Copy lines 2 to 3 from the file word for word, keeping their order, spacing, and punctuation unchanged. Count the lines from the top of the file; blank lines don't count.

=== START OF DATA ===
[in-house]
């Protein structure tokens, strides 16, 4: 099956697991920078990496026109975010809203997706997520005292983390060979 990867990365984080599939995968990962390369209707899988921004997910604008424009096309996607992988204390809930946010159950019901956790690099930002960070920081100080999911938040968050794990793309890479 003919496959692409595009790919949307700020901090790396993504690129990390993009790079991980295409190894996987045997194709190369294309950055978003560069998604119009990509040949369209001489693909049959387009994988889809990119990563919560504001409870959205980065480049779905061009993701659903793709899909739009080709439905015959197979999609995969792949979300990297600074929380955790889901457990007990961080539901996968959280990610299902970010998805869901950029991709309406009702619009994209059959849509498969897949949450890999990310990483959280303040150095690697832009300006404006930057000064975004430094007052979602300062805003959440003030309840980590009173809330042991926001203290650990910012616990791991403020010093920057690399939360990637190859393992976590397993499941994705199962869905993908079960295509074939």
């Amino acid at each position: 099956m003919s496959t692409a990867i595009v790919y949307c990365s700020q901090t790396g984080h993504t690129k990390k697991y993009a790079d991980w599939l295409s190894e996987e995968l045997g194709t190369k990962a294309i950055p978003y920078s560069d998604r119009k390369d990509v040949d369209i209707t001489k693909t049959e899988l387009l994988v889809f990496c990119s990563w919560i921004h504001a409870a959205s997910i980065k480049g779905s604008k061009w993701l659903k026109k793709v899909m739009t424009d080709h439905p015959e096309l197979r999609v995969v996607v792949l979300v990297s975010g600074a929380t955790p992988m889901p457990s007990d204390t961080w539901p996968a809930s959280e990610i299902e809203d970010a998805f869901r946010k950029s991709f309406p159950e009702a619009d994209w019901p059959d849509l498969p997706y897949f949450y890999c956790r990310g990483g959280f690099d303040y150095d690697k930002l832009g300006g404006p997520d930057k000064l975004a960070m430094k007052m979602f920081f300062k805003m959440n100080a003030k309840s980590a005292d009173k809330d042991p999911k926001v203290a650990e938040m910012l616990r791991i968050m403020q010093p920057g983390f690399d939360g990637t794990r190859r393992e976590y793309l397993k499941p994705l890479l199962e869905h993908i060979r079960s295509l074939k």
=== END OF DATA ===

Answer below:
């Protein structure tokens, strides 16, 4: 099956697991920078990496026109975010809203997706997520005292983390060979 990867990365984080599939995968990962390369209707899988921004997910604008424009096309996607992988204390809930946010159950019901956790690099930002960070920081100080999911938040968050794990793309890479 003919496959692409595009790919949307700020901090790396993504690129990390993009790079991980295409190894996987045997194709190369294309950055978003560069998604119009990509040949369209001489693909049959387009994988889809990119990563919560504001409870959205980065480049779905061009993701659903793709899909739009080709439905015959197979999609995969792949979300990297600074929380955790889901457990007990961080539901996968959280990610299902970010998805869901950029991709309406009702619009994209059959849509498969897949949450890999990310990483959280303040150095690697832009300006404006930057000064975004430094007052979602300062805003959440003030309840980590009173809330042991926001203290650990910012616990791991403020010093920057690399939360990637190859393992976590397993499941994705199962869905993908079960295509074939």
């Amino acid at each position: 099956m003919s496959t692409a990867i595009v790919y949307c990365s700020q901090t790396g984080h993504t690129k990390k697991y993009a790079d991980w599939l295409s190894e996987e995968l045997g194709t190369k990962a294309i950055p978003y920078s560069d998604r119009k390369d990509v040949d369209i209707t001489k693909t049959e899988l387009l994988v889809f990496c990119s990563w919560i921004h504001a409870a959205s997910i980065k480049g779905s604008k061009w993701l659903k026109k793709v899909m739009t424009d080709h439905p015959e096309l197979r999609v995969v996607v792949l979300v990297s975010g600074a929380t955790p992988m889901p457990s007990d204390t961080w539901p996968a809930s959280e990610i299902e809203d970010a998805f869901r946010k950029s991709f309406p159950e009702a619009d994209w019901p059959d849509l498969p997706y897949f949450y890999c956790r990310g990483g959280f690099d303040y150095d690697k930002l832009g300006g404006p997520d930057k000064l975004a960070m430094k007052m979602f920081f300062k805003m959440n100080a003030k309840s980590a005292d009173k809330d042991p999911k926001v203290a650990e938040m910012l616990r791991i968050m403020q010093p920057g983390f690399d939360g990637t794990r190859r393992e976590y793309l397993k499941p994705l890479l199962e869905h993908i060979r079960s295509l074939k």